Nikuro is a VIP guest of the Wizards in the bubble. He’s a virtual VIP guest, to be specific, which is why no one in the arena batted an eye when the 21-year-old wandered onto the court in the middle of a game. To be clear: Nikuro isn’t a real person. He’s one of a growing number of computer-generated virtual influencers, almost-human-looking characters manufactured by venture capital-backed technology companies across the world to serve as brand ambassadors in the music, fashion and entertainment industries. Nikuro, who was created by Tokyo-based 1Sec Inc., is the first such character to be employed by an NBA team.
“We just thought it was a really unique and great way to connect with a younger generation and a new audience for us,” said Jim Van Stone, president of business operations for Monumental Sports and Entertainment, which owns the Wizards.
Van Stone credited Saxx Booker, who joined the Wizards on April 1 in the newly created role of social influence manager, for the team’s latest experiment with artificial intelligence.
As the NBA prepared for its restart in Orlando amid the novel coronavirus pandemic, without fans and with strict rules limiting the personnel allowed inside the bubble, Booker thought of Lil Miquela. A couple months ago, she mentioned the possibility of partnering with a virtual influencer to give fans — actual human fans — another way to experience the remainder of the season.
“We were like, ‘Okay, find out a little more information,’” Van Stone said of his team’s reaction to Booker’s initial pitch. “‘This is pretty cutting edge, but I’m still not 100 percent sure what we’re getting into.’ We’re always looking for innovative ways of connecting with audiences.”
“It was a half-baked idea, and I didn’t have a person in mind,” Booker said. “My team really gravitated toward it and was super excited about it, so I just started digging into it more and started to understand the landscape of the virtual influencers.”
Booker’s digging led her to Nikuro, whose Tokyo-based creator bills the character as Japan’s first male virtual influencer. He’s a basketball fan who splits his time between Tokyo and Los Angeles. He loves music, including Bruno Mars, Justin Bieber and Kendrick Lamar.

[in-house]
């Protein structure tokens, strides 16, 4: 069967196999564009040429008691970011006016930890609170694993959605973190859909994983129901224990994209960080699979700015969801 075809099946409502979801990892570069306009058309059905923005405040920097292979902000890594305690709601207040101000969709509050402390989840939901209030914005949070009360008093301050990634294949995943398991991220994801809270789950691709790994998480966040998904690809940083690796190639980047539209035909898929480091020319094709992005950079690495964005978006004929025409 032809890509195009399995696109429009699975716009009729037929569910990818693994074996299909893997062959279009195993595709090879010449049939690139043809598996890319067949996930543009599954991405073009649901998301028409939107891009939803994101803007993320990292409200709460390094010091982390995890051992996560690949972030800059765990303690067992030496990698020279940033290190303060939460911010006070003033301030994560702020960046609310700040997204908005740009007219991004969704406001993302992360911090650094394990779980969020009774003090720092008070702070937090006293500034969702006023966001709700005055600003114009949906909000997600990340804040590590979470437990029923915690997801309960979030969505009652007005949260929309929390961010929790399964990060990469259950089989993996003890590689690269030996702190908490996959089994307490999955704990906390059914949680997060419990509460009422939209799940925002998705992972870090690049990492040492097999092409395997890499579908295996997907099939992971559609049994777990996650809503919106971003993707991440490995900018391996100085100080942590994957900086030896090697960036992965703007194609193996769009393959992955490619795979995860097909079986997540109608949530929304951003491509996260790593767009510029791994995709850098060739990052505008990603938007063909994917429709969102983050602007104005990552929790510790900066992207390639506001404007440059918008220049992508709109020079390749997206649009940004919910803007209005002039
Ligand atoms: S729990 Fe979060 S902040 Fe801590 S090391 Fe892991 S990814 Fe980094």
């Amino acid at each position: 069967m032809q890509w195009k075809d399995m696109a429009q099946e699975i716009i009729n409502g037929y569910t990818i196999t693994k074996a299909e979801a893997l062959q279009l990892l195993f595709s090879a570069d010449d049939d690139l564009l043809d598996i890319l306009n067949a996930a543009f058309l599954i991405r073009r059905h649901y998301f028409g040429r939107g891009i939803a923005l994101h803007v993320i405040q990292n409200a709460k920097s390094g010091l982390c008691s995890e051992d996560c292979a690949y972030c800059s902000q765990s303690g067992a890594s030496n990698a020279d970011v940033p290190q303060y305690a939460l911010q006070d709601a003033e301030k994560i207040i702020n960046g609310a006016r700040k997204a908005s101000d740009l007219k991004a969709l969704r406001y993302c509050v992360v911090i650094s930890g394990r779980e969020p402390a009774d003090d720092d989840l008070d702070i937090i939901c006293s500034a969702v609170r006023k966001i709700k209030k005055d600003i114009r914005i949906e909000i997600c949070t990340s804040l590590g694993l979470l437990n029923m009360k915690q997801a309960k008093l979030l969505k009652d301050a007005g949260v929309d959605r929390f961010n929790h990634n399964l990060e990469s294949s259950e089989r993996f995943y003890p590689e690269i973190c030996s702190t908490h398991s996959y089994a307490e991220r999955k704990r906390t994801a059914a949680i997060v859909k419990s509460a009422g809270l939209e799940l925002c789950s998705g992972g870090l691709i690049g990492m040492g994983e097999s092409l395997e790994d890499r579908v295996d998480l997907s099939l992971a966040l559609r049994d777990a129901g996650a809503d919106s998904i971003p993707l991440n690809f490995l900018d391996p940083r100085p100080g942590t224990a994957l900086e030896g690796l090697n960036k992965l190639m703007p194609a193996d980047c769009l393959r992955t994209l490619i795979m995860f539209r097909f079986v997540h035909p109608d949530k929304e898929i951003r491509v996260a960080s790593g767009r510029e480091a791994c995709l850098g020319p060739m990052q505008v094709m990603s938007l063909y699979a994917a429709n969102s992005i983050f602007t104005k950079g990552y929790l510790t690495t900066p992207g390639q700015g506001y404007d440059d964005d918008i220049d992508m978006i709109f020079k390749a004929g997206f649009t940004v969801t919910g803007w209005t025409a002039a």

“He may be fake, but he has a real personality,” 1Sec CEO Hirokuni Genie Miyaji told the Japan Times last year.
Like Wizards rookie Rui Hachimura, Nikuro is half Japanese, which made him an especially good fit for the team.
“I just felt like that ties in perfectly with the story we’re building here with Rui,” Booker said. “He doesn’t have the millions of followers that some of the other virtual influencers do, but his story line is resonating [in Japan].”
The Wizards have invested heavily in building their fan base in Japan since they made Hachimura the first Japanese player selected in the first round of the NBA draft in 2019. They launched a Japanese-language team site and a Japanese Twitter feed, which now has 44,000 followers, and have a three-person team dedicated to producing Japanese-language content.
“We’ve put so much focus on the global piece,” Van Stone said. “We think the power of the NBA to really be a global brand allows us to build the Wizards’ profile broader than the greater Washington area.”
Booker said she and her Wizards colleagues have collaborated with the team at 1Sec to craft Nikuro’s digital experience in Florida. One thing Nikuro hasn’t yet seen with his CG-created eyes is a Washington win. The Wizards, who are without John Wall, Bradley Beal and Davis Bertans in Florida, entered Wednesday’s game against the Philadelphia 76ers 0-3 since the season restarted.
“It would be nice to get him into the lineup,” Van Stone joked, “but we’re looking forward to all of our guys coming back next year.”
While he’s been relatively quiet on social media since his Insta-worthy moment on the court, Booker said fans can expect to see more of Nikuro over the next two weeks, and potentially next season as well.
“Liam was a Wizards fan before our partnership and a huge Rui fan,” Booker said, “so I wouldn’t count him out in terms of seeing him in the future, engaging with the team.”